This essay clearly turns on what is understood by ‘current wine trends’. Among the range of possibilities I will examine briefly the continuing popularity of red wine and the trend for rosé; the market imperative for value; the opportunity of selling to a ‘sweet-tooth’ generation; the desire for ‘authenticity’; the minor trend for low alcohol wines; and ‘Brand Germany’ including labelling. I will pay particular attention to the UK market.
German wine exporting companies have the secure base of strong home demand, reflecting Germany’s relative economic success. The most trumpeted success of the last twenty years has been the Pinot Noir (Spätburgunder) revolution, giving Germany a world-class red wine to go alongside its unique Rieslings at the top end of the market, but in total terms the area is small. Pinot Noir has doubled from being 5% to 10% of the German vineyard. Most of this wine has been drunk in Germany, so it is difficult to base export success on it (there is just not enough of it), though it is a great success story to change the image of German wine, at least in the minds of the cognoscenti. (Interestingly, the only German Pinot Noir available in the medium sized Hampshire town in which I live is in our independent: Villa Wolf’s PN from the Pfalz.) All in all, the home market gives a strong base for the exporter.
In the UK the recent story has been of consolidation of export by value figures. This masks the drop in the export of really inexpensive wine as high production costs in Germany for unbranded ‘white wine’ or Liebfraumilch mean that it can’t compete at the bottom of the market anymore. However, the value figures have been maintained by stronger sales of £7+ wines, which is very promising for the future and the recovery of reasonable margins.
Perhaps Germany’s biggest issue is this lack of volume of red wine. The longterm trend shows the world moving from white wine to red and rosé, and Germany is a very larger importer of the latter categories. The solutions for German exporters here will have to lie in yet more expansion in the warmer southern parts of Germany for Pinot Noir and perhaps a second top red (Dornfelder?) or a courageous decision to focus on whites as a complement to a world increasingly drinking red wine – see more on ‘Brand Germany’ below.
Germany is well placed to produce value wines (quality wine in the mid and top segments of the market) in an age of economic austerity. Its wines are not expensive as has been seen with the continuing success of Black Tower and Blue Nun in mid-price points of the UK market and top end Riesling is great value too. (See picture below) As noted Germany is losing the market for ultra cheap wines (less than €2/L) but that has nearly been compensated for by better quality mid priced wines.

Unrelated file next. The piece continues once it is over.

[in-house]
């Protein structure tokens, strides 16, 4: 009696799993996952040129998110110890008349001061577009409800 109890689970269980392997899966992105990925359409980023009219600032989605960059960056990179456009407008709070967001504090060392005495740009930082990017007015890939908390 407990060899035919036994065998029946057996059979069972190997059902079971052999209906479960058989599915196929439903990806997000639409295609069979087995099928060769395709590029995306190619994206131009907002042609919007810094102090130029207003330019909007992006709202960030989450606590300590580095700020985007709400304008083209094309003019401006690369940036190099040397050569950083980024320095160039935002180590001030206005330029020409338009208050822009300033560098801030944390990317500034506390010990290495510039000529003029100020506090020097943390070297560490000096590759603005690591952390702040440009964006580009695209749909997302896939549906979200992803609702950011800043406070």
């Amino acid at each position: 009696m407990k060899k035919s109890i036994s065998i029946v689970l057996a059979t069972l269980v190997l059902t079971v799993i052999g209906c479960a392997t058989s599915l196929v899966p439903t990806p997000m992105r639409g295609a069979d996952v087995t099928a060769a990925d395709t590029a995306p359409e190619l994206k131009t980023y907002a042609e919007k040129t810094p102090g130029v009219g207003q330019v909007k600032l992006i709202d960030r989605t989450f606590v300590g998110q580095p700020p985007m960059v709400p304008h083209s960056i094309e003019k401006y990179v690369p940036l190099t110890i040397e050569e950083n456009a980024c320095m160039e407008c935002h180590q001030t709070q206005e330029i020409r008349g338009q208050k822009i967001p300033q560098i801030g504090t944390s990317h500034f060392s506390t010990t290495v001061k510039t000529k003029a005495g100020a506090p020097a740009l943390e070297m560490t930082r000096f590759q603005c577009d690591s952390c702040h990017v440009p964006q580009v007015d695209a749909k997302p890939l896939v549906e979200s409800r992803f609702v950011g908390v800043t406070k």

Germany’s biggest advantage is having an expertise and reputation for producing off-dry and sweet wines. While trocken continues to grow at home, a whole generation of young wine drinkers is grown up in the UK and the USA with a very sweet tooth, among them women with increased economic power, who would naturally take to these
styles, just like in the States they have taken to Moscato. Similarly it is well placed to supply the low alcohol segment – at lower price points with alcohol-reduced wines (Black Tower at 5%) and at the top end of the market with naturally low Riesling from the Mosel (Loosen’s Urziger Würzgarten, 7.5%), both illustrated in the pictures below.
The German wine sector is also well placed to respond to the desire for ‘authentic’ wines, whether these are minimal intervention conventional wines, organic, biodynamic or ‘natural’ because of its long tradition of low intervention wine making (e.g., little new oak), very highly trained work force (the Geisenheim effect) who have the technical ability to make good low alcohol or low sulphur dioxide wines, and its own commitment to high ethical and production standards. There is a great deal here which could be marketed better.
The biggest area of debate is what ‘Brand Germany’ should stand for. The British wine trade is in love with traditional Riesling (though it finds it very difficult to sell) and so tends to the view that Germany should focus on what it does uniquely, off-dry and sweet Riesling, especially from the Mosel. By contrast the home market has seen a big growth in dry white wines, in Pinot Noir as discussed, and in experimentation with Grauburgunder, Silvaner, etc, in other words a portfolio of different, elegant, mostly white, styles along with world-class Riesling. This would require a double pronged approach: rebrand wines with residual sugar (which can be softer, less acidic, blends) for the mid market to appeal to Generation Y and its sweet tooth while at the same time promoting a range of dry German styles to complement Riesling to the elite markets of the world. The former need to be labeled in simple, mood-led, ways; the latter to make use of the emerging regional and local identities (as done successfully by the VDP). The much bemoaned complexity of German labelling can thus be bypassed for inexpensive and medium priced wines and celebrated for the top wines.
As we have seen, with the exception of large volume red wines, Germany is well placed to respond to the wine trends of today if it focuses on well-made, mid to high value, authentic wines with low or lower alcohol content. Brand Germany needs to diversity its image to sell the range of its wines to the world.
With thanks to Reh-Kendermann who partially sponsored my trip to Germany in April 2014.